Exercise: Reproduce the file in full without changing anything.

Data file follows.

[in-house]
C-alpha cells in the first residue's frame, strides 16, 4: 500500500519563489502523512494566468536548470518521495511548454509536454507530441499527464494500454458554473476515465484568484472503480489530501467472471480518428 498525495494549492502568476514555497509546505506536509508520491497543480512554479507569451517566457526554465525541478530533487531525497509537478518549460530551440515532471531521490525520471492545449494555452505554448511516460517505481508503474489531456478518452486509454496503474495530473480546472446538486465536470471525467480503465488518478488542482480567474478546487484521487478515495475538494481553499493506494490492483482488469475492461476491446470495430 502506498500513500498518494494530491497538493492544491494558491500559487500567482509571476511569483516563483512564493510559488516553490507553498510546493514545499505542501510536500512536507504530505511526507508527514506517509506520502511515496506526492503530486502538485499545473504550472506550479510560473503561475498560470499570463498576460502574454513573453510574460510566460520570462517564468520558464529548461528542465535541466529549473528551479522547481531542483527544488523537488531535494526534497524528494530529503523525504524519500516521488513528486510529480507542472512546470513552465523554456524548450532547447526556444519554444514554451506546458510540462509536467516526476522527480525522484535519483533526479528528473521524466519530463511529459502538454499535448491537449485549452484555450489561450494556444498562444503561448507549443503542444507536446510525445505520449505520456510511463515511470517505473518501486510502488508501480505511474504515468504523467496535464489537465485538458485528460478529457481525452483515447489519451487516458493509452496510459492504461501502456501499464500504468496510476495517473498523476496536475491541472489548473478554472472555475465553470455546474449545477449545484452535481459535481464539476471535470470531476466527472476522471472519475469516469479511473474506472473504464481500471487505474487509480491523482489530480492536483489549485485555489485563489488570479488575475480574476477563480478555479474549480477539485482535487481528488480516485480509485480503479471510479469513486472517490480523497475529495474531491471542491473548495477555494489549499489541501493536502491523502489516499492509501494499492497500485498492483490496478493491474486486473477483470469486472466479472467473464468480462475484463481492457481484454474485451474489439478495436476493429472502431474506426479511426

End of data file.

[in-house]
C-alpha cells in the first residue's frame, strides 16, 4: 500500500519563489502523512494566468536548470518521495511548454509536454507530441499527464494500454458554473476515465484568484472503480489530501467472471480518428 498525495494549492502568476514555497509546505506536509508520491497543480512554479507569451517566457526554465525541478530533487531525497509537478518549460530551440515532471531521490525520471492545449494555452505554448511516460517505481508503474489531456478518452486509454496503474495530473480546472446538486465536470471525467480503465488518478488542482480567474478546487484521487478515495475538494481553499493506494490492483482488469475492461476491446470495430 502506498500513500498518494494530491497538493492544491494558491500559487500567482509571476511569483516563483512564493510559488516553490507553498510546493514545499505542501510536500512536507504530505511526507508527514506517509506520502511515496506526492503530486502538485499545473504550472506550479510560473503561475498560470499570463498576460502574454513573453510574460510566460520570462517564468520558464529548461528542465535541466529549473528551479522547481531542483527544488523537488531535494526534497524528494530529503523525504524519500516521488513528486510529480507542472512546470513552465523554456524548450532547447526556444519554444514554451506546458510540462509536467516526476522527480525522484535519483533526479528528473521524466519530463511529459502538454499535448491537449485549452484555450489561450494556444498562444503561448507549443503542444507536446510525445505520449505520456510511463515511470517505473518501486510502488508501480505511474504515468504523467496535464489537465485538458485528460478529457481525452483515447489519451487516458493509452496510459492504461501502456501499464500504468496510476495517473498523476496536475491541472489548473478554472472555475465553470455546474449545477449545484452535481459535481464539476471535470470531476466527472476522471472519475469516469479511473474506472473504464481500471487505474487509480491523482489530480492536483489549485485555489485563489488570479488575475480574476477563480478555479474549480477539485482535487481528488480516485480509485480503479471510479469513486472517490480523497475529495474531491471542491473548495477555494489549499489541501493536502491523502489516499492509501494499492497500485498492483490496478493491474486486473477483470469486472466479472467473464468480462475484463481492457481484454474485451474489439478495436476493429472502431474506426479511426